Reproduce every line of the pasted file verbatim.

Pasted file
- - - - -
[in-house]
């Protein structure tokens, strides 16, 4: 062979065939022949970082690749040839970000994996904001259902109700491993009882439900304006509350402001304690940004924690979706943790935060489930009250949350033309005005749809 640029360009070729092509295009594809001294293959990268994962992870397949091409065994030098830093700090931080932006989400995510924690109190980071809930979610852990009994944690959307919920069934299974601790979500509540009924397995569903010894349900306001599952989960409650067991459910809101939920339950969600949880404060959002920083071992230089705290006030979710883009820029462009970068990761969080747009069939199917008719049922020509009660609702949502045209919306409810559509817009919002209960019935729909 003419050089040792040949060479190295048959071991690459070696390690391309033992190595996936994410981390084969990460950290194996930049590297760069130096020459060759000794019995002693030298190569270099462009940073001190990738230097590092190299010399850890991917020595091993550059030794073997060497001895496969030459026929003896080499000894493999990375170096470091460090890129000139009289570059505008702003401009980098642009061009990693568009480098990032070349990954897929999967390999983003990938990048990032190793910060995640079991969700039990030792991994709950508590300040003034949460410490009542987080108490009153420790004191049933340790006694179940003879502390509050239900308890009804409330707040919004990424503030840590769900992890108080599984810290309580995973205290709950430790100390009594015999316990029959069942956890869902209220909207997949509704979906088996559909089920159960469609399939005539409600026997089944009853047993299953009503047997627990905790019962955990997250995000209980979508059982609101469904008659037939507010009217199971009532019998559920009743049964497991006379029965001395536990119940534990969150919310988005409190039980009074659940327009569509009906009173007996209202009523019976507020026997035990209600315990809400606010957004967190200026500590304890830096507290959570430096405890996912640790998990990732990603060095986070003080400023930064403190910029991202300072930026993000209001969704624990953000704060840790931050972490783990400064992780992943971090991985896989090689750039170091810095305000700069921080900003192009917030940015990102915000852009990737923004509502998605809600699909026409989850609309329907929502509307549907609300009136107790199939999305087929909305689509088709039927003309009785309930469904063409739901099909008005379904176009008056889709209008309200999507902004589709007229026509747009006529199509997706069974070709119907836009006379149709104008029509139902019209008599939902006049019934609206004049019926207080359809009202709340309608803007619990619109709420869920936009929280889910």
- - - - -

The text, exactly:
[in-house]
């Protein structure tokens, strides 16, 4: 062979065939022949970082690749040839970000994996904001259902109700491993009882439900304006509350402001304690940004924690979706943790935060489930009250949350033309005005749809 640029360009070729092509295009594809001294293959990268994962992870397949091409065994030098830093700090931080932006989400995510924690109190980071809930979610852990009994944690959307919920069934299974601790979500509540009924397995569903010894349900306001599952989960409650067991459910809101939920339950969600949880404060959002920083071992230089705290006030979710883009820029462009970068990761969080747009069939199917008719049922020509009660609702949502045209919306409810559509817009919002209960019935729909 003419050089040792040949060479190295048959071991690459070696390690391309033992190595996936994410981390084969990460950290194996930049590297760069130096020459060759000794019995002693030298190569270099462009940073001190990738230097590092190299010399850890991917020595091993550059030794073997060497001895496969030459026929003896080499000894493999990375170096470091460090890129000139009289570059505008702003401009980098642009061009990693568009480098990032070349990954897929999967390999983003990938990048990032190793910060995640079991969700039990030792991994709950508590300040003034949460410490009542987080108490009153420790004191049933340790006694179940003879502390509050239900308890009804409330707040919004990424503030840590769900992890108080599984810290309580995973205290709950430790100390009594015999316990029959069942956890869902209220909207997949509704979906088996559909089920159960469609399939005539409600026997089944009853047993299953009503047997627990905790019962955990997250995000209980979508059982609101469904008659037939507010009217199971009532019998559920009743049964497991006379029965001395536990119940534990969150919310988005409190039980009074659940327009569509009906009173007996209202009523019976507020026997035990209600315990809400606010957004967190200026500590304890830096507290959570430096405890996912640790998990990732990603060095986070003080400023930064403190910029991202300072930026993000209001969704624990953000704060840790931050972490783990400064992780992943971090991985896989090689750039170091810095305000700069921080900003192009917030940015990102915000852009990737923004509502998605809600699909026409989850609309329907929502509307549907609300009136107790199939999305087929909305689509088709039927003309009785309930469904063409739901099909008005379904176009008056889709209008309200999507902004589709007229026509747009006529199509997706069974070709119907836009006379149709104008029509139902019209008599939902006049019934609206004049019926207080359809009202709340309608803007619990619109709420869920936009929280889910």